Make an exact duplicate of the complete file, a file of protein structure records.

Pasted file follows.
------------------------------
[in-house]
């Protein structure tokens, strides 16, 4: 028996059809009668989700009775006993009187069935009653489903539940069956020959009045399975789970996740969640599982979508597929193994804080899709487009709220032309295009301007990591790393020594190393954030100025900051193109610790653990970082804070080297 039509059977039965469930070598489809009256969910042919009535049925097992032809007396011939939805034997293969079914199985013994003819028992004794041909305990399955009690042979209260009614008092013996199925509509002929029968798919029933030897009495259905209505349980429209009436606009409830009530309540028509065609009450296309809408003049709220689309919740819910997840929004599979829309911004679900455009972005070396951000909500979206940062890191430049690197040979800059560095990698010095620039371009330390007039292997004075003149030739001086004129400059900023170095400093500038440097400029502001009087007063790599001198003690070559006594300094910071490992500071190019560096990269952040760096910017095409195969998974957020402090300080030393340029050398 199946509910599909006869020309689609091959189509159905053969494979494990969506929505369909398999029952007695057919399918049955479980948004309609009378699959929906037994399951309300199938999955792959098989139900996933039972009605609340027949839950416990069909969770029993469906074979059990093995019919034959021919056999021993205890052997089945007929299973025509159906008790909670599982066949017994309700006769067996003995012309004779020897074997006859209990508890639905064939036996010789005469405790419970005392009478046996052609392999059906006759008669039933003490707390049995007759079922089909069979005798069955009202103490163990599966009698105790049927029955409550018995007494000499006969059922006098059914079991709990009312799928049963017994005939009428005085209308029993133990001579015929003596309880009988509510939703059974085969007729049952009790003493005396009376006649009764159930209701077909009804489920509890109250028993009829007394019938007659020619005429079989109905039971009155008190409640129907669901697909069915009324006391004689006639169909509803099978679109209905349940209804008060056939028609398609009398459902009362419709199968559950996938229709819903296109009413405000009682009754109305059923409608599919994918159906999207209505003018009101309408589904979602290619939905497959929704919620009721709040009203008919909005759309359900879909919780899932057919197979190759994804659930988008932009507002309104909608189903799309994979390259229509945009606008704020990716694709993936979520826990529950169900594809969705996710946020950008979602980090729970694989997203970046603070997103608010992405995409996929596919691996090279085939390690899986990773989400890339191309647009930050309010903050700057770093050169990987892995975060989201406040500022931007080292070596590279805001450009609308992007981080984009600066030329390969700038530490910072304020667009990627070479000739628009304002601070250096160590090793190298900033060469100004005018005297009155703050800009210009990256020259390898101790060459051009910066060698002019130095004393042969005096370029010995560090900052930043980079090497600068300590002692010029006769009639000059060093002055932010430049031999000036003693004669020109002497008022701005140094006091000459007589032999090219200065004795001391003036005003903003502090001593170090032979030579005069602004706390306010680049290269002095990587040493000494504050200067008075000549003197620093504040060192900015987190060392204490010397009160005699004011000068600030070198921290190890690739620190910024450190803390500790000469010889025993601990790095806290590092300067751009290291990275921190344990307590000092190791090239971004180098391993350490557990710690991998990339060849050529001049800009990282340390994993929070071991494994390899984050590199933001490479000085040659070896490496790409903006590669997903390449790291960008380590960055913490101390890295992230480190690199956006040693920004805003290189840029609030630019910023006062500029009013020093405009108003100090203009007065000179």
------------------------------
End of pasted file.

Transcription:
[in-house]
């Protein structure tokens, strides 16, 4: 028996059809009668989700009775006993009187069935009653489903539940069956020959009045399975789970996740969640599982979508597929193994804080899709487009709220032309295009301007990591790393020594190393954030100025900051193109610790653990970082804070080297 039509059977039965469930070598489809009256969910042919009535049925097992032809007396011939939805034997293969079914199985013994003819028992004794041909305990399955009690042979209260009614008092013996199925509509002929029968798919029933030897009495259905209505349980429209009436606009409830009530309540028509065609009450296309809408003049709220689309919740819910997840929004599979829309911004679900455009972005070396951000909500979206940062890191430049690197040979800059560095990698010095620039371009330390007039292997004075003149030739001086004129400059900023170095400093500038440097400029502001009087007063790599001198003690070559006594300094910071490992500071190019560096990269952040760096910017095409195969998974957020402090300080030393340029050398 199946509910599909006869020309689609091959189509159905053969494979494990969506929505369909398999029952007695057919399918049955479980948004309609009378699959929906037994399951309300199938999955792959098989139900996933039972009605609340027949839950416990069909969770029993469906074979059990093995019919034959021919056999021993205890052997089945007929299973025509159906008790909670599982066949017994309700006769067996003995012309004779020897074997006859209990508890639905064939036996010789005469405790419970005392009478046996052609392999059906006759008669039933003490707390049995007759079922089909069979005798069955009202103490163990599966009698105790049927029955409550018995007494000499006969059922006098059914079991709990009312799928049963017994005939009428005085209308029993133990001579015929003596309880009988509510939703059974085969007729049952009790003493005396009376006649009764159930209701077909009804489920509890109250028993009829007394019938007659020619005429079989109905039971009155008190409640129907669901697909069915009324006391004689006639169909509803099978679109209905349940209804008060056939028609398609009398459902009362419709199968559950996938229709819903296109009413405000009682009754109305059923409608599919994918159906999207209505003018009101309408589904979602290619939905497959929704919620009721709040009203008919909005759309359900879909919780899932057919197979190759994804659930988008932009507002309104909608189903799309994979390259229509945009606008704020990716694709993936979520826990529950169900594809969705996710946020950008979602980090729970694989997203970046603070997103608010992405995409996929596919691996090279085939390690899986990773989400890339191309647009930050309010903050700057770093050169990987892995975060989201406040500022931007080292070596590279805001450009609308992007981080984009600066030329390969700038530490910072304020667009990627070479000739628009304002601070250096160590090793190298900033060469100004005018005297009155703050800009210009990256020259390898101790060459051009910066060698002019130095004393042969005096370029010995560090900052930043980079090497600068300590002692010029006769009639000059060093002055932010430049031999000036003693004669020109002497008022701005140094006091000459007589032999090219200065004795001391003036005003903003502090001593170090032979030579005069602004706390306010680049290269002095990587040493000494504050200067008075000549003197620093504040060192900015987190060392204490010397009160005699004011000068600030070198921290190890690739620190910024450190803390500790000469010889025993601990790095806290590092300067751009290291990275921190344990307590000092190791090239971004180098391993350490557990710690991998990339060849050529001049800009990282340390994993929070071991494994390899984050590199933001490479000085040659070896490496790409903006590669997903390449790291960008380590960055913490101390890295992230480190690199956006040693920004805003290189840029609030630019910023006062500029009013020093405009108003100090203009007065000179």